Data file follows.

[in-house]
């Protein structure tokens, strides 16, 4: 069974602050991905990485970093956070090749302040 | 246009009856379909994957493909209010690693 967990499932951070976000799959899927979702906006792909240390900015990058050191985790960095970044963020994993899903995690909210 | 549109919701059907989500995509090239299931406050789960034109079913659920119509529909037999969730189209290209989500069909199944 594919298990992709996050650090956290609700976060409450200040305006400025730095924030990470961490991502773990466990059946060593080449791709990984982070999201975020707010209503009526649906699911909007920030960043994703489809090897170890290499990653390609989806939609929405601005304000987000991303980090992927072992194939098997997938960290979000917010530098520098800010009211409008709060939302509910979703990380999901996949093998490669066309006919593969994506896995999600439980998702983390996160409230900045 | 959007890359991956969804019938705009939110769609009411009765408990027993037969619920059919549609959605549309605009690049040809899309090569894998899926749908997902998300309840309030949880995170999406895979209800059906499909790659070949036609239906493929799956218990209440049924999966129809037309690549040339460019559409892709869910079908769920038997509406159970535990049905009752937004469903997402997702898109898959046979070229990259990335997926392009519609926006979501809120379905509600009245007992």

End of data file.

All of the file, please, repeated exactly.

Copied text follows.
[in-house]
């Protein structure tokens, strides 16, 4: 069974602050991905990485970093956070090749302040 | 246009009856379909994957493909209010690693 967990499932951070976000799959899927979702906006792909240390900015990058050191985790960095970044963020994993899903995690909210 | 549109919701059907989500995509090239299931406050789960034109079913659920119509529909037999969730189209290209989500069909199944 594919298990992709996050650090956290609700976060409450200040305006400025730095924030990470961490991502773990466990059946060593080449791709990984982070999201975020707010209503009526649906699911909007920030960043994703489809090897170890290499990653390609989806939609929405601005304000987000991303980090992927072992194939098997997938960290979000917010530098520098800010009211409008709060939302509910979703990380999901996949093998490669066309006919593969994506896995999600439980998702983390996160409230900045 | 959007890359991956969804019938705009939110769609009411009765408990027993037969619920059919549609959605549309605009690049040809899309090569894998899926749908997902998300309840309030949880995170999406895979209800059906499909790659070949036609239906493929799956218990209440049924999966129809037309690549040339460019559409892709869910079908769920038997509406159970535990049905009752937004469903997402997702898109898959046979070229990259990335997926392009519609926006979501809120379905509600009245007992």